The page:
And that's the key. It's not about slow fire, bullseye shooting from 100 yards. Anyone can do that adequately. You add in adrenaline, and many other potential factors, and your ability to hit anything past 50 yards diminishes GREATLY.

Quote:
thank you AZAK. Exactly!! And to those who say its 30 yards its too far for me or whatever. All I can say is you must not shoot often are either practice at 5 yards . LOL
Ahh, so you're that guy who goes to the range, sets his target out to 50 (or 100, or whatever) yards. Takes careful slow aim. If using a revolver, or DA/SA semi, cocks the hammer, then carefully squeezes the trigger. Hits the target, of course, but then gives crap to the people that can get 5 rapid fire shots within 6 inches at 25 yards, because you got 5 shots within 6 inches at 100 yards, and it only took you a minute and a half to get the shots off! Sound unreasonable? I've seen it.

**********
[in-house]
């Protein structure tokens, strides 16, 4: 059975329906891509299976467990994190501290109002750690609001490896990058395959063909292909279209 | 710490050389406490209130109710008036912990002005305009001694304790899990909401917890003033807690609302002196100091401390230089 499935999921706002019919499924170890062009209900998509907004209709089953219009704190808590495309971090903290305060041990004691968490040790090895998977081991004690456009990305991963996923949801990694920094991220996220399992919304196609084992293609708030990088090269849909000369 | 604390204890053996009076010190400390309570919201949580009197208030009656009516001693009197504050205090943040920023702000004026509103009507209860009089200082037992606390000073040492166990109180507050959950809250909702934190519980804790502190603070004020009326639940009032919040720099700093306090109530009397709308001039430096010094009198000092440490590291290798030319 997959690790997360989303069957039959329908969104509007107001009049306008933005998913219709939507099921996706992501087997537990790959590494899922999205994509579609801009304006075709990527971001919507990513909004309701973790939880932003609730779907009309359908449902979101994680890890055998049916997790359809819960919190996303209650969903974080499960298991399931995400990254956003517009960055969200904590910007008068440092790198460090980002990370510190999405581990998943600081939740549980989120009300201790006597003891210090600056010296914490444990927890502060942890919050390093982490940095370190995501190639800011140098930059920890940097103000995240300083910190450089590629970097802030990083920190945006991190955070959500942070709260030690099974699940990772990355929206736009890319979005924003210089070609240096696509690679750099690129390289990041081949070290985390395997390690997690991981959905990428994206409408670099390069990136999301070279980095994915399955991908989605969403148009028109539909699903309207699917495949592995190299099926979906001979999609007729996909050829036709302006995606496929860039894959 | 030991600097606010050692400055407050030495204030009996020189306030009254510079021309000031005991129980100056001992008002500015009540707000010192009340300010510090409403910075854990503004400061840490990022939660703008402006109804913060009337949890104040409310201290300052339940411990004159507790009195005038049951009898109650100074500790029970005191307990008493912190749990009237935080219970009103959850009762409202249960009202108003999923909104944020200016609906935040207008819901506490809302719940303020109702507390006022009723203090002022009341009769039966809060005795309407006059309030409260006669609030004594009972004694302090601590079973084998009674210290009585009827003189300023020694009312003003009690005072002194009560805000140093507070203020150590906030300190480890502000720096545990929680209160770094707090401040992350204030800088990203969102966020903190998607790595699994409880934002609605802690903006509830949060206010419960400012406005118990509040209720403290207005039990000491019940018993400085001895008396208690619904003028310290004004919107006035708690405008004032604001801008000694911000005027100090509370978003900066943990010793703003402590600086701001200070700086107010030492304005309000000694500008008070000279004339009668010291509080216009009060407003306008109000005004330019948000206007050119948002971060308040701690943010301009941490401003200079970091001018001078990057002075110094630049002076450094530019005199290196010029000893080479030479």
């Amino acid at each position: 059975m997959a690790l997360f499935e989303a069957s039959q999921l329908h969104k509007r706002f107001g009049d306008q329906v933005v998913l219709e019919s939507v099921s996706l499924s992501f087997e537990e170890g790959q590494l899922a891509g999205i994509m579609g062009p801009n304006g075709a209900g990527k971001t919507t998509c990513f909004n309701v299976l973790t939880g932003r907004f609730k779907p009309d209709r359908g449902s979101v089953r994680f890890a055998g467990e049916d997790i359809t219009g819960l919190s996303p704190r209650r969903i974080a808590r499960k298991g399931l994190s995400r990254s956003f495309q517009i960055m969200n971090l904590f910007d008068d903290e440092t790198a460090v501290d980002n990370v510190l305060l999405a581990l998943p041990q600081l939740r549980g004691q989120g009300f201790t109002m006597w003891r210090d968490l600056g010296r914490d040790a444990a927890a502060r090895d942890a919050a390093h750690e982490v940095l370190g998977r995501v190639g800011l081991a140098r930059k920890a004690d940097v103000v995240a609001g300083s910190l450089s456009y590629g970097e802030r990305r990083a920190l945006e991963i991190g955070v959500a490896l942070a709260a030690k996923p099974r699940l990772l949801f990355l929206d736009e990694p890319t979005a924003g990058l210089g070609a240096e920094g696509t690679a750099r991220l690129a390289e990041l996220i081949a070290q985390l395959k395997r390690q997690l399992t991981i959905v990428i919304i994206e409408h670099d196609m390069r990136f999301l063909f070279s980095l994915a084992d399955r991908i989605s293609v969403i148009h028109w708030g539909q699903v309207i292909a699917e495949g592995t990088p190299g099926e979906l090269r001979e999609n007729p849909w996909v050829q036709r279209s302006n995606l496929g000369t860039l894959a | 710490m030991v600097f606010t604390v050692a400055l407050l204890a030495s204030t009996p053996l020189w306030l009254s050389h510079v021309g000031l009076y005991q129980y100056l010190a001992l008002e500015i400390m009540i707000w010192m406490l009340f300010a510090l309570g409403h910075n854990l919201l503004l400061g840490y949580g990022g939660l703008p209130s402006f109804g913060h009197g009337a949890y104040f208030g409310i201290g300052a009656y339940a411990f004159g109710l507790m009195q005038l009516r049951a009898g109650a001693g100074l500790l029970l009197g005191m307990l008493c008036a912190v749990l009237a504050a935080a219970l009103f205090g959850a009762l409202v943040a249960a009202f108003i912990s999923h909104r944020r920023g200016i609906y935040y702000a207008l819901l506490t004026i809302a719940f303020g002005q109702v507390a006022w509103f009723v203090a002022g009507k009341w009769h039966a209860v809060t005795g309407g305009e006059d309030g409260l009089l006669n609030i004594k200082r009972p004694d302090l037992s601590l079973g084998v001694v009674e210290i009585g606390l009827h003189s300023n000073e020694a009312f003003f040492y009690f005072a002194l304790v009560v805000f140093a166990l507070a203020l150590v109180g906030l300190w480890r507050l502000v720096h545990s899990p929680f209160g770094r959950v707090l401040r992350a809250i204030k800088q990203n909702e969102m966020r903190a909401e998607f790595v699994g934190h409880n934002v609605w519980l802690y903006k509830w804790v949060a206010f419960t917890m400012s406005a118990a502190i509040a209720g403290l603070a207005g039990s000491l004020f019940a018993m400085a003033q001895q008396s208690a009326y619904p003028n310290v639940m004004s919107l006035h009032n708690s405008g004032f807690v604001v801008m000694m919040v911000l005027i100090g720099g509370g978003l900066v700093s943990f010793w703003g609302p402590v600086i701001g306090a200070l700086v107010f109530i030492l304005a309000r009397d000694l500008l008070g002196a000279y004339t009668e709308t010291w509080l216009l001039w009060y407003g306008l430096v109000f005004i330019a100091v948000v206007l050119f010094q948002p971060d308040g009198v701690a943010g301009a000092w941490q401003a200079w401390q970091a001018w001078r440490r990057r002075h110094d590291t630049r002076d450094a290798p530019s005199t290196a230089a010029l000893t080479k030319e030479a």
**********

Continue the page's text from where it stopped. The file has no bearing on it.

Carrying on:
Shooting a static target, with no pressure/stress/adrenaline at any distance on a standard range is one thing. Doing it under pressure with all of those factors included is an entirely different thing. Why do you think miss percentages are so low at short (less than 10 yards) ranges? It has nothing to do with training, and everything to do with adrenaline and stress.

Try an IPSC or IDPA match sometime. When you're under the clock, there's a lot of stress. That 25 yarder they put in there seems incredibly far. I practice and train to be able to hit my target at closer ranges, because chances are very slim I'll have to take a shot greater than 10 yards. I'll practice out to 20 or 30 yards sometimes, and I'll go out to 50 rarely, but 5-10 yards is where I work most of the time. Why? Because statistically, if I am in a shooting situation, I won't have to hit a gong at 100 yards...instead, I'll have to hit an attacker at under 10 yards.